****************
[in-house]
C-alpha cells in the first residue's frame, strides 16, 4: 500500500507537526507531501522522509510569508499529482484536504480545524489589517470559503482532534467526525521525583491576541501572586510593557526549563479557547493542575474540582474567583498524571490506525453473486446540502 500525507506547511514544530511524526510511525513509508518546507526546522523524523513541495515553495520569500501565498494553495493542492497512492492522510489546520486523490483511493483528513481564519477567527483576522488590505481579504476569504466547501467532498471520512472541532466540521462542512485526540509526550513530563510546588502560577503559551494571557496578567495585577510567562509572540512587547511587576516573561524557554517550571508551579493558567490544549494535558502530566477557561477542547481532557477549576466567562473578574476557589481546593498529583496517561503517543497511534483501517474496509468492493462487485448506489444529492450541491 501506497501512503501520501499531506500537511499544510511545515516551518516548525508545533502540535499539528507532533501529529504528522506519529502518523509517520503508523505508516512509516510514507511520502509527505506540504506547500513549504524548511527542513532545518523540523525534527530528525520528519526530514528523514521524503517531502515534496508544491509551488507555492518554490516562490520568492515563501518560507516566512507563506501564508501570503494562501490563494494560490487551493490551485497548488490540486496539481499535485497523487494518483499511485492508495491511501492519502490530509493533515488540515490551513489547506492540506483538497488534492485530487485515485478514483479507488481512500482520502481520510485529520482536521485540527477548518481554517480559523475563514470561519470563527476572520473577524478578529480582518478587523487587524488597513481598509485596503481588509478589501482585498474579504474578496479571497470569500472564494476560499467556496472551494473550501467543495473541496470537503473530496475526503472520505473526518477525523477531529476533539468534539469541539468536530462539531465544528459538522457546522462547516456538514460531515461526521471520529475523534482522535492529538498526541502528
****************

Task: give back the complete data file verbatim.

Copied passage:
[in-house]
C-alpha cells in the first residue's frame, strides 16, 4: 500500500507537526507531501522522509510569508499529482484536504480545524489589517470559503482532534467526525521525583491576541501572586510593557526549563479557547493542575474540582474567583498524571490506525453473486446540502 500525507506547511514544530511524526510511525513509508518546507526546522523524523513541495515553495520569500501565498494553495493542492497512492492522510489546520486523490483511493483528513481564519477567527483576522488590505481579504476569504466547501467532498471520512472541532466540521462542512485526540509526550513530563510546588502560577503559551494571557496578567495585577510567562509572540512587547511587576516573561524557554517550571508551579493558567490544549494535558502530566477557561477542547481532557477549576466567562473578574476557589481546593498529583496517561503517543497511534483501517474496509468492493462487485448506489444529492450541491 501506497501512503501520501499531506500537511499544510511545515516551518516548525508545533502540535499539528507532533501529529504528522506519529502518523509517520503508523505508516512509516510514507511520502509527505506540504506547500513549504524548511527542513532545518523540523525534527530528525520528519526530514528523514521524503517531502515534496508544491509551488507555492518554490516562490520568492515563501518560507516566512507563506501564508501570503494562501490563494494560490487551493490551485497548488490540486496539481499535485497523487494518483499511485492508495491511501492519502490530509493533515488540515490551513489547506492540506483538497488534492485530487485515485478514483479507488481512500482520502481520510485529520482536521485540527477548518481554517480559523475563514470561519470563527476572520473577524478578529480582518478587523487587524488597513481598509485596503481588509478589501482585498474579504474578496479571497470569500472564494476560499467556496472551494473550501467543495473541496470537503473530496475526503472520505473526518477525523477531529476533539468534539469541539468536530462539531465544528459538522457546522462547516456538514460531515461526521471520529475523534482522535492529538498526541502528